The ultimate found footage film, A MOVIE summarizes—and critiques— the history of modern cinema in just twelve minutes.

Marilyn Times Five

US 1968-73, 16mm, b/w, 14 min.

Conner’s response to structural cinema is at turns hilarious and sad, appropriating the strained performance of Marilyn Monroe imitator Arline Hunter.

Vivian

US 1964, 16mm, b/w, 4 min.

An ecstatic portrait of actress Vivian Kurtz that features footage of a 1964 Conner exhibition and couches a humorous critique of the art market.

Ten Second Film

US 1965, 16mm, b/w, silent, 10 sec.

Conner created a ten second scandal with this very short film, commissioned by the New York Film Festival as a “trailer” and promptly rejected for being simply “too fast.”

Take the 5:10 to Dreamland

US 1977, 16mm, color, 5 min.

An oneiric, autobiographic chapter in Conner’s cinema with a mysterious, evocative soundtrack by Patrick Gleeson.

Valse Triste

US 1979, 16mm, color, 5 min.

A lyrical companion piece to 5:10, this poetic found-footage memoir counts as one of Conner’s most intimate films.

Looking For Mushrooms

US 1996, 16mm, b/w, 15 min.

Conner returned to his first color footage of travels in Mexico and his early years in San Francisco, radically slowing down the original material—by adding five frames per shot—to craft a spellbinding and hypnotic superimposition of two worlds.

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Sunday October 19 at 3pm

Program Two

Report

US 1967, 16mm, b/w, 13 min.

Haunted by JFK’s assassination, Conner obsessively filmed television coverage of the killing, funeral and miscellaneous contemporary programming, repurposing the footage into both a sorrowful portrait of a lost hero—NB: Conner’s use of blank “leader”—and a blistering critique of postwar consumerism.

Crossroads

US 1976, 35mm, b/w, 36 min.

Conner followed his fascination with the atomic bomb to an absolutely brilliant furthest extreme, “expanding” 27 different shots of the 1946 Bikini Atoll a-bomb test footage into a mesmerizing two-part epic that juxtaposes the enhanced “realism” of Patrick Gleeson’s sound track in the first half against the hallucinatory trance music of Terry Riley that closes the film.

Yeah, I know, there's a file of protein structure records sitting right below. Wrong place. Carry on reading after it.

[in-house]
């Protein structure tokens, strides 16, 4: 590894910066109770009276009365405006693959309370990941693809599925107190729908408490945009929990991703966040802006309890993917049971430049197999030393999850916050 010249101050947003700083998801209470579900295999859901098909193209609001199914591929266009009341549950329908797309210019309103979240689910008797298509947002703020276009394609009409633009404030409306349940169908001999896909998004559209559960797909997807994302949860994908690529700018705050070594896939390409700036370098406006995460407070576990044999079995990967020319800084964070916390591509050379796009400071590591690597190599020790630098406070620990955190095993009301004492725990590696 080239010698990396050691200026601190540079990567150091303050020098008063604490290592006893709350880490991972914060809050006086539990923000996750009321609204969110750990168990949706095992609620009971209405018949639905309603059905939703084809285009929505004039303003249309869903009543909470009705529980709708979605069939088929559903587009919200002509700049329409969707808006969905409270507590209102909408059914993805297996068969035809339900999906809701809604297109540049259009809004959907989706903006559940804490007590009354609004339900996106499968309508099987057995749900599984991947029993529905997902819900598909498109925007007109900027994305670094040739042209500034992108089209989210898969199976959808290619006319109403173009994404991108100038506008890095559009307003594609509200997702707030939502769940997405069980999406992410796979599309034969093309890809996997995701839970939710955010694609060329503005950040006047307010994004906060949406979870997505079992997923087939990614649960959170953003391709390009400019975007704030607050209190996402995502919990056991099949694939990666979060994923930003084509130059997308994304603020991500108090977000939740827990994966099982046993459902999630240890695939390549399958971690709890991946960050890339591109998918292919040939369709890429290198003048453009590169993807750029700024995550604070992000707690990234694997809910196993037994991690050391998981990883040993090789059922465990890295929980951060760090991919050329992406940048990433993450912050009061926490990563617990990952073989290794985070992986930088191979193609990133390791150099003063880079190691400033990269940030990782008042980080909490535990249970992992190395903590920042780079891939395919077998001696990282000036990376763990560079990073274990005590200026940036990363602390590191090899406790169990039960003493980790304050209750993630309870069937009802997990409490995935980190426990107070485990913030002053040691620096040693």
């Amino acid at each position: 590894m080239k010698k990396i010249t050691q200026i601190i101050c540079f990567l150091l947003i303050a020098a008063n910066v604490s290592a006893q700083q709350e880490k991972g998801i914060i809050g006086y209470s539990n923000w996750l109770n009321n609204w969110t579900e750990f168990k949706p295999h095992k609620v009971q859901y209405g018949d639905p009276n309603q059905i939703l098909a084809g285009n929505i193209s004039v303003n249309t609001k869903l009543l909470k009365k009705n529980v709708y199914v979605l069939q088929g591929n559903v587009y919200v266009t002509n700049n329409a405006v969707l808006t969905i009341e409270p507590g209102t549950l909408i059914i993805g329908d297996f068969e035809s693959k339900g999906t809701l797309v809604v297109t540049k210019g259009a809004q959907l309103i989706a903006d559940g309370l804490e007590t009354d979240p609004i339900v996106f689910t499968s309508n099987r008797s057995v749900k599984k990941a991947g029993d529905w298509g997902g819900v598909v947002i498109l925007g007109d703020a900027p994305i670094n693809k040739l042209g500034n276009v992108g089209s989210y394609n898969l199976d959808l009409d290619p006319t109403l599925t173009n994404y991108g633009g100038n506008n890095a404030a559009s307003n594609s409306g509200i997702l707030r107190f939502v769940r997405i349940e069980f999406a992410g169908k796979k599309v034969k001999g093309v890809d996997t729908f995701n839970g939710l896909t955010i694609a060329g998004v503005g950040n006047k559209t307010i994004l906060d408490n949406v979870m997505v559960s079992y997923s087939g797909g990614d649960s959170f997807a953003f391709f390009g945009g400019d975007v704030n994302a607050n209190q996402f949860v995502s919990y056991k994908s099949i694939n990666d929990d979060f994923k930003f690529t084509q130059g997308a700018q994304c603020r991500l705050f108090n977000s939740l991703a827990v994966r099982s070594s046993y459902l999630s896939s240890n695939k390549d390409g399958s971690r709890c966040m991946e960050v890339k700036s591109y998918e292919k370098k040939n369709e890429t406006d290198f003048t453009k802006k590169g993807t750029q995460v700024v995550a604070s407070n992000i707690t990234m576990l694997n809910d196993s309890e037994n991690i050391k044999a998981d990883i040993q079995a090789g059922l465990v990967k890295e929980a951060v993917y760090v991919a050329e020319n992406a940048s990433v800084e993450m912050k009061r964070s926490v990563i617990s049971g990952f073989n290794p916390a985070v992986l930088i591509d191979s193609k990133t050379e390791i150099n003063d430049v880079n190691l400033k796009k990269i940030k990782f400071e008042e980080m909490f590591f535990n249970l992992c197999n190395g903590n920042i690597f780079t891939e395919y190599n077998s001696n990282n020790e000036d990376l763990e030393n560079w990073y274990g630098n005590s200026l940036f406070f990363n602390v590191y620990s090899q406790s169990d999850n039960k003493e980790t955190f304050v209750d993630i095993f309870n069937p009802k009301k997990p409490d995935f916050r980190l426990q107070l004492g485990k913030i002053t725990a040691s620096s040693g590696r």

Television Assassination

US 1963-95, 16mm, b/w, 14 min.

Originally part of a sculpture in which the footage was projected onto a decrepit television set, Conner’s film offers a frightening meditation on the televisual spectacle of JFK’s assassination.

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Sunday Ocotber 19 at 7pm

Program Three

Cosmic Ray

US 1961, 16mm, b/w, 4 min.

Channeling the “black magic” of Ray Charles’ music, Conner used occult symbols and mysterious images to create this nocturnal and raucous masterpiece.

The White Rose

US 1967, 16mm, b/w, 7 min.

An elegiac musical documentary capturing the slow removal of Jay de Fayo’s iconic “painting” The White Rose from the San Francisco loft from which she had been evicted.

Breakaway

US 1966, 16mm, b/w, 5 min.

Shot at multiple speeds (and forwards and backwards), Conner’s dance film uses incredible rapid-fire montage to deliver a beautifully frenzied response to Maya Deren’s motion studies.

Permian Strata

US 1969, 16mm, b/w, 4 min.

Conner’s mordant gem discovers wonderfully strange and subversive subtexts at work within an obscure 1940s Biblical film.

Mongoloid

US 1978, 16mm, b/w, 4 min.

A hilarious “educational” film that features a pulsing Devo soundtrack.

America is Waiting

US 1981, 16mm, b/w, 4 min.

Working again with Byrne and Eno, Conner’s early music video offers a satire of patriotism and national security.

Mea Culpa

US 1981, 16mm, b/w, 5 min.

In his first collaboration with David Byrne and Brian Eno, Conner used footage from educational films to create a rhythmically austere image-track for music from their pioneering “sampling” album My Life in the Bush of Ghosts (1981).

Luke

US 2004, video, color, 22 min.

For his first video work Conner slowed down 8mm footage shot in 1967 on the set of Cool Hand Luke into a meditation on the cinema and landscape that uses a beautiful Patrick Gleeson soundtrack.

His Eye Is On the Sparrow

US 2006, video, b/w and color, 4 min.

Conner distilled footage from his unfinished documentary on the gospel group The Soul Stirrers into a collage accompaniment to the group’s version of the classic spiritual His Eye Is On the Sparrow.

Easter Morning

US 2008, video, color, 10 min.

Conner’s exquisite final work is a step-printed reinterpretation of footage from his 1966 unreleased film, EASTER MORNING RAGA that further reveals his abiding interest in the psychedelic as an alternate way of seeing.